It has just taken me around an hour to try and insert some previous and next month navigation links to the blog monthly archives. It seems that WordPress doesn’t have any real native support for this time of navigation which is odd.

Anyway the code below is my very hacky version of how to do it. I placed this in my theme’s archive.php file


<?php //twentyeleven_content_nav( 'nav-above' ); ?>
<nav id="nav-above" style="display:inline">
<?php
$archive_year = get_the_time('Y');
$archive_month = get_the_time('m');
$archive_month = $archive_month - 1;
if ($archive_month == 0) {
$archive_month = 12;
$archive_year--;
}
$archive_month_next = $archive_month + 2;
$archive_year_next = $archive_year;
if ($archive_month_next > 12) {
$archive_month_next %= 12;
$archive_year_next++;
}
echo '<a href="' . get_month_link( $archive_year, $archive_month) . '">Previous Month</a>';
if ($archive_year_next.sprintf('%02d', $archive_month_next) < = date('Y', strtotime("now")).date('m', strtotime("now"))) { echo '<a href="' . get_month_link( $archive_year_next, $archive_month_next) . '" style="float:right">Next Month</a>'; } ?> </nav>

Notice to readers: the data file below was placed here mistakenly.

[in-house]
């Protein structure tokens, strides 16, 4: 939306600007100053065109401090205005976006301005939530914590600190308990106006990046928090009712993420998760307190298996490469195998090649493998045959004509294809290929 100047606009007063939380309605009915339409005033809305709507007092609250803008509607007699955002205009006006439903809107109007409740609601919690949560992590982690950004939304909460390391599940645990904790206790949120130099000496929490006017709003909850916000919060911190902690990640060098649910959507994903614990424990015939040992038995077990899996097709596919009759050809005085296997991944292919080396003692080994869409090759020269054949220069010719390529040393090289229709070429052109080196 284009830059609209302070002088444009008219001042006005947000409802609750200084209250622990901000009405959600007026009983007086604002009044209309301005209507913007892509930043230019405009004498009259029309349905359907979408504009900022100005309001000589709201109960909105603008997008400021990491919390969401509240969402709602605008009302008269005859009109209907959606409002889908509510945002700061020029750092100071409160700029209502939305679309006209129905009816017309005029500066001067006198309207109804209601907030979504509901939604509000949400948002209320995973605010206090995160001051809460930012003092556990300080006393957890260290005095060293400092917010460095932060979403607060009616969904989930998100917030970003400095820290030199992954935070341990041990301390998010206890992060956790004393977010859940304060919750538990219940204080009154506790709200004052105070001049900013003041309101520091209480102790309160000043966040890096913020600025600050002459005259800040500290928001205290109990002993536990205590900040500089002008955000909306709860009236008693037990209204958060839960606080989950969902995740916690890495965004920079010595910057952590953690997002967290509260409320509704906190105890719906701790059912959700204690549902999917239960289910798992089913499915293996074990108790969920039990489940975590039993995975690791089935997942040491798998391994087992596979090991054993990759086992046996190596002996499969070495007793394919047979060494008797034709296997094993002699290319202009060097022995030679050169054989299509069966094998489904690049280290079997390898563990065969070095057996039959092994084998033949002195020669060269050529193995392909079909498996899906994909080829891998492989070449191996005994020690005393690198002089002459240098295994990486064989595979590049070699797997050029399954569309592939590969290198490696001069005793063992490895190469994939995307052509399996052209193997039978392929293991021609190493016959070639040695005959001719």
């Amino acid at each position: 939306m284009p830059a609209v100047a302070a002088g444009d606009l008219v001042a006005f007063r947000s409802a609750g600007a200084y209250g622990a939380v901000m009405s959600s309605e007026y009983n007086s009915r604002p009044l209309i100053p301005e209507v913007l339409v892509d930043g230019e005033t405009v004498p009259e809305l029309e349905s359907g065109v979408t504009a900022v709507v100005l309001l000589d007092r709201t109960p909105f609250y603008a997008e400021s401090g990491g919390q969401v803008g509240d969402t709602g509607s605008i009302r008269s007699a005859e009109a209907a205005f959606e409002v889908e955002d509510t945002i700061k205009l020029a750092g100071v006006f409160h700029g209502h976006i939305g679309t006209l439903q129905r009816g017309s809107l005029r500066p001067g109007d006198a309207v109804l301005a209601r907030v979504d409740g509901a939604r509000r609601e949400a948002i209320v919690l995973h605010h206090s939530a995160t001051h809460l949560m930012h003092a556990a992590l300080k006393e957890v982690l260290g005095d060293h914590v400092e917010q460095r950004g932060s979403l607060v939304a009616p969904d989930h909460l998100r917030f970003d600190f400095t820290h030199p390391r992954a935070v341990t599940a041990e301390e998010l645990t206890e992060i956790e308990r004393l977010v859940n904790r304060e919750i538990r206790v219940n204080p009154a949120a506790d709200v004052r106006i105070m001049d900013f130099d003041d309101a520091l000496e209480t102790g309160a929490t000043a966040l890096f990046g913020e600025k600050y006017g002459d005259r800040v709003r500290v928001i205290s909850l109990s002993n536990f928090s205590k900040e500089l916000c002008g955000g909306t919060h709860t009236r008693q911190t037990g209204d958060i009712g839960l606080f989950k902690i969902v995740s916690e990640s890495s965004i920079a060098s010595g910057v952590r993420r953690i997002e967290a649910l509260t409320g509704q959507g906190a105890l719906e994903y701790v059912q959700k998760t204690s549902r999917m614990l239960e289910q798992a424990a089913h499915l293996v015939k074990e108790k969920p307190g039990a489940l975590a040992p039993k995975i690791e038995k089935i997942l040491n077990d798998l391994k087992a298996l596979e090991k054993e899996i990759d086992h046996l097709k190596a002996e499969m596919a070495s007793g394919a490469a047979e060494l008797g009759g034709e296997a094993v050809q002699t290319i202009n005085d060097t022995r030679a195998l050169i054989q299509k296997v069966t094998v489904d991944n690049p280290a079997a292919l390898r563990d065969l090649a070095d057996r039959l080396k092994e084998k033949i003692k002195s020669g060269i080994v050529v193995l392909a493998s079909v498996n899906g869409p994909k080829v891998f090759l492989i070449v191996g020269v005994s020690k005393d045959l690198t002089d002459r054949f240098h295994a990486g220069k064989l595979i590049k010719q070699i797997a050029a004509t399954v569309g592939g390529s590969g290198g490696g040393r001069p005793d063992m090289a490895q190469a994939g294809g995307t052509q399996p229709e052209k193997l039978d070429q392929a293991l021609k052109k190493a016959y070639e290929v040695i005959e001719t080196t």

Site Meter Rewriting Links on WordPress Sites

This afternoon I discovered that a number of relative links on this site were being redirected through x.vindicosuite.com

At first I thought that this site may have been compromised. It hasn’t. After a quick Google search it turns out that the Site Meter tracking code has been changed and now silently rewrites links.

Fortunately for me I haven’t noticed any of these links inserting or redirecting people to ad sites, but there are stories online that suggest these actions may have happened.

The way in which this script has changed is really inappropriate and annoying. The offending script has now been removed from this site.